Objectives-To: evaluate the impact of smoking status on objective productiv
ity and absenteeism measures; evaluate the impact of smoking status on subj
ective measures of productivity; and assess the correlation between subject
ive and objective productivity measures.
Design-Prospective cohort study in a workplace environment.
Subjects-Approximately 300 employees (100 each of former, current, and neve
r smokers) at a reservation office of a large US airline.
Main outcome measures-Objective productivity and absenteeism data were supp
lied by the employer. Subjective assessments of productivity were collected
using a self report instrument, the Health and Work Questionnaire (HWQ).
Results-Current smokers had significantly greater absenteeism than did neve
r smokers, with former smokers having intermediate values; among former smo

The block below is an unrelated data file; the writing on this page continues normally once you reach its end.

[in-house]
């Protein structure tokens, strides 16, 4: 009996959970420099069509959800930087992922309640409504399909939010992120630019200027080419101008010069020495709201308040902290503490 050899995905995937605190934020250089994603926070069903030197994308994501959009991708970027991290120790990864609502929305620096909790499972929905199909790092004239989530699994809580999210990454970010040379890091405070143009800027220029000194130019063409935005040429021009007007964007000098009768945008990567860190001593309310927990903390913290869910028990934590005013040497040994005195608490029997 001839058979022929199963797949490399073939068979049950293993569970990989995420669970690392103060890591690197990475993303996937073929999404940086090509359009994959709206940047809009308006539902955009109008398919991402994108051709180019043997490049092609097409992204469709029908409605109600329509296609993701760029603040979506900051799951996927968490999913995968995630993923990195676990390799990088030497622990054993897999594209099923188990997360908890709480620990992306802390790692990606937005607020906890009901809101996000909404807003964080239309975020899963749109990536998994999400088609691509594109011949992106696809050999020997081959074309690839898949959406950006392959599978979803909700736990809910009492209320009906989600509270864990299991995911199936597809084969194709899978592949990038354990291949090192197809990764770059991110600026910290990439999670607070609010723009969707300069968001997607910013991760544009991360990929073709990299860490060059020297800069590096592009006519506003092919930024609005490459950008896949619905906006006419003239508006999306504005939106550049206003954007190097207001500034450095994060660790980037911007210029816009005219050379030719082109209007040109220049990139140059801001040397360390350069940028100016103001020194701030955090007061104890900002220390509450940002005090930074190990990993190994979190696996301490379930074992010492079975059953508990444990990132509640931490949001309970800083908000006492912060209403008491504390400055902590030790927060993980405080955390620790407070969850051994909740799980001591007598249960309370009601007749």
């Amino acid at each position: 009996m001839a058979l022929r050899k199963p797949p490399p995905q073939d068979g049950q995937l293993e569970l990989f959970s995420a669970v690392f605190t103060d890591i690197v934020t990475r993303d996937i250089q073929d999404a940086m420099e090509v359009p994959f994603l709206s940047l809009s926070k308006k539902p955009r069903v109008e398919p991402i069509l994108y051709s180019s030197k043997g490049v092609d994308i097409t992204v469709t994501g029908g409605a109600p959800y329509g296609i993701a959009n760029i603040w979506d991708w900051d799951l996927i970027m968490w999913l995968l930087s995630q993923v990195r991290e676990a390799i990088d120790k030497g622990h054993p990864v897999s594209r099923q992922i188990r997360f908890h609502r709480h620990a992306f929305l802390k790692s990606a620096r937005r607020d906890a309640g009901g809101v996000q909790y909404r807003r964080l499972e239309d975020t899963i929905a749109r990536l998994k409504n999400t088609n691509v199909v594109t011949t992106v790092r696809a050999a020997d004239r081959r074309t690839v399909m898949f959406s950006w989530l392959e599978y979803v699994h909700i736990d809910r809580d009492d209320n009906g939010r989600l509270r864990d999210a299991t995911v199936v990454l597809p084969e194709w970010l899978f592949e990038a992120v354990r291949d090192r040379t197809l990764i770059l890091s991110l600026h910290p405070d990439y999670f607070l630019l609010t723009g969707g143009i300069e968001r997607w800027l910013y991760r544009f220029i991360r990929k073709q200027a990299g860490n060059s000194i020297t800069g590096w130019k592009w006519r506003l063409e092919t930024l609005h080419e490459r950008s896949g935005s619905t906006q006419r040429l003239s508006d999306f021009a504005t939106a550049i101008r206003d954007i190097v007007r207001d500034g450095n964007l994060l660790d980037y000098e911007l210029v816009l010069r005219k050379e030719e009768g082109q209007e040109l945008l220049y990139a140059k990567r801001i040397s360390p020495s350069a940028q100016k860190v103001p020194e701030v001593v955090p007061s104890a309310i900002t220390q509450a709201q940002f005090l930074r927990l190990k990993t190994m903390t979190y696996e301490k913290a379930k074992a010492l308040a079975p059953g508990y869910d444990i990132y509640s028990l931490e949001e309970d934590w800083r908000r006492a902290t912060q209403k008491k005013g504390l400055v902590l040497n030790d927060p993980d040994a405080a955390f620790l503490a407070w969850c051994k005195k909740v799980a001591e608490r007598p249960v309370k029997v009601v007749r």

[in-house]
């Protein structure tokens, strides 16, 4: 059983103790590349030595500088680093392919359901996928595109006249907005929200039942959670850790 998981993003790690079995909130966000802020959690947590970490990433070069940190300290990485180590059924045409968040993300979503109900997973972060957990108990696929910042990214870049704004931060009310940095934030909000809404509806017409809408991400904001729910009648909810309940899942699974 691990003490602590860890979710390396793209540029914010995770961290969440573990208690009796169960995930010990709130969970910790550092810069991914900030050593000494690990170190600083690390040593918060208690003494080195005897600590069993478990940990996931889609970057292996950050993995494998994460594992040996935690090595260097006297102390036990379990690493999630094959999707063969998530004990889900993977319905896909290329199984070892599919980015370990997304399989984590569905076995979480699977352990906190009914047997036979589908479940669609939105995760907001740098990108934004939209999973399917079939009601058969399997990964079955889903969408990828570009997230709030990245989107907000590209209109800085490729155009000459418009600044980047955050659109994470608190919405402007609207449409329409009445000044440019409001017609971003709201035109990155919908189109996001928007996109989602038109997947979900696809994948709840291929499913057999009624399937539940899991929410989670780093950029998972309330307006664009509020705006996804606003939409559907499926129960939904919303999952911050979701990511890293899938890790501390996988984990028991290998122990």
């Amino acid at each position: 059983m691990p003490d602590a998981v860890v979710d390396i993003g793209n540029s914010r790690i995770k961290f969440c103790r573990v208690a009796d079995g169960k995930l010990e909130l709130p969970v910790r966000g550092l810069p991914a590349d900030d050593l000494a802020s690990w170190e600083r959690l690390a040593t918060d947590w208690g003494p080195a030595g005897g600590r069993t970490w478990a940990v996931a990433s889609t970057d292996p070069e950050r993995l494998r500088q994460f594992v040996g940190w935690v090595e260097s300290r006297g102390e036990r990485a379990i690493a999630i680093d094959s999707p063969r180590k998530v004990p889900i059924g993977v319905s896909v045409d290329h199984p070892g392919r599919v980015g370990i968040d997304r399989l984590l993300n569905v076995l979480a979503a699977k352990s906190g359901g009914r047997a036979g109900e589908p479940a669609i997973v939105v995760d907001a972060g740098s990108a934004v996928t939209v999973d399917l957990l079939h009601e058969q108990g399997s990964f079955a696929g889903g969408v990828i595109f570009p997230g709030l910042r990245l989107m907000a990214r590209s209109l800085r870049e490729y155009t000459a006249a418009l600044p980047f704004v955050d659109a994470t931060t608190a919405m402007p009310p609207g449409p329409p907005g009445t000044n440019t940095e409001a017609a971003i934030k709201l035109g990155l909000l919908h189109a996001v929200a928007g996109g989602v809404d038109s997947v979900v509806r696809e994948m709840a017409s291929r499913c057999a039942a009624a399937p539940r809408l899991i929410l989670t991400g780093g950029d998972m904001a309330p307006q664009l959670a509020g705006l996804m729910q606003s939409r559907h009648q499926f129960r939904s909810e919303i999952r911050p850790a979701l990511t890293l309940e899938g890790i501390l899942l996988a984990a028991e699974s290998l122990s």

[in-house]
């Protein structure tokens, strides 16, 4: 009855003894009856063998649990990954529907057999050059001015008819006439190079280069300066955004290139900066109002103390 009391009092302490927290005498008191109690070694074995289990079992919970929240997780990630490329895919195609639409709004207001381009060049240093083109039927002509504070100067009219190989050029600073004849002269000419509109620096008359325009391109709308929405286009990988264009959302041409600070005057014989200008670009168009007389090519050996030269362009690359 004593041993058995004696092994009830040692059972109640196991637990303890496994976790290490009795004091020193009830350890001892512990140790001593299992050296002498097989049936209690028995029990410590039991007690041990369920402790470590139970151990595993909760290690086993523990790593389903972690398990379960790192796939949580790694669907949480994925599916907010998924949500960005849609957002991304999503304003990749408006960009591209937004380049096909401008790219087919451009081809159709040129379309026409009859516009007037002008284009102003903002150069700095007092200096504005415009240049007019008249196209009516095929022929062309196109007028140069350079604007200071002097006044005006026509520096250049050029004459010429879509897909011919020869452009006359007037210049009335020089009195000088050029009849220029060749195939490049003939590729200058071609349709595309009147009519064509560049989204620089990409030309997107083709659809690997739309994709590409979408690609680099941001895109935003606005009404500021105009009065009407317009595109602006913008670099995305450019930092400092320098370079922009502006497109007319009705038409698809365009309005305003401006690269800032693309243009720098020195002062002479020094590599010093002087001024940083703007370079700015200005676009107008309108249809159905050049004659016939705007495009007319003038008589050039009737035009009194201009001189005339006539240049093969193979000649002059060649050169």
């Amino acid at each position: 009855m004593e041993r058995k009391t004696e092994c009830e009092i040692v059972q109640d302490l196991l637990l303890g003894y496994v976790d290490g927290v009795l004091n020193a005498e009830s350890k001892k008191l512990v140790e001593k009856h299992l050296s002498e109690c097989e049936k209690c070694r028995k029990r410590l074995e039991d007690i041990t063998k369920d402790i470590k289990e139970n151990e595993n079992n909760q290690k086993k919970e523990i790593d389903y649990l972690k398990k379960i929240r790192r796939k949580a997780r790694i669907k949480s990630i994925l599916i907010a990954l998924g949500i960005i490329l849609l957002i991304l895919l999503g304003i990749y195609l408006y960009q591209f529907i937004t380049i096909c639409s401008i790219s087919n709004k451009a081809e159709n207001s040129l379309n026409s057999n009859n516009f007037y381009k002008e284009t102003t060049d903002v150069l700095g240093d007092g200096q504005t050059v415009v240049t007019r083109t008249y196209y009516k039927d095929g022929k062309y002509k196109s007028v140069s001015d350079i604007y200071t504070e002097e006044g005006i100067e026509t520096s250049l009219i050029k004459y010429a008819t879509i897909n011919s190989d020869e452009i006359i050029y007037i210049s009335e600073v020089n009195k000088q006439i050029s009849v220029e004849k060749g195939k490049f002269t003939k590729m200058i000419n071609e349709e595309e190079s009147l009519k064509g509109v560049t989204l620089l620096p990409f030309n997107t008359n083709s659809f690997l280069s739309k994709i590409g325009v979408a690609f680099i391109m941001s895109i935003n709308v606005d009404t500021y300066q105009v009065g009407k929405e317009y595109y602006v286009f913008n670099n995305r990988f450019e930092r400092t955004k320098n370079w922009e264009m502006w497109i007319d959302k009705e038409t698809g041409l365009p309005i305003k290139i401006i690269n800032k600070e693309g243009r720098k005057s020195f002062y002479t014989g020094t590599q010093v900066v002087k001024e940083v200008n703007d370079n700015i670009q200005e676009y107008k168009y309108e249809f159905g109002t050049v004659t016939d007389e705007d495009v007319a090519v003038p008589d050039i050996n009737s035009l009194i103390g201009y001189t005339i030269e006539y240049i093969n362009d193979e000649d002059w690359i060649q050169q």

kers, absenteeism showed a significant decline with years following cessati
on. Former smokers showed an increase in seven of 10 objective productivity
measures as compared to current smokers, with a mean increase of 4.5%. Whi
le objective productivity measures for former smokers decreased compared to
measures for current smokers during the first year following cessation, va
lues for former smokers were greater than those for current smokers by 1-4
years following cessation. Subjective assessments of "productivity evaluati
on by others" and "personal life satisfaction" showed significant trends wi
th highest values for never smokers, lowest for current smokers, and interm
ediate for former smokers.
Conclusions-Workplace productivity is increased and absenteeism is decrease
d among former smokers as compared to current smokers. Productivity among f
ormer smokers increases over time toward values seen among never smokers. S
ubjective measures of productivity provide indications of novel ways of pro
ductivity assessment that are sensitive to smoking status.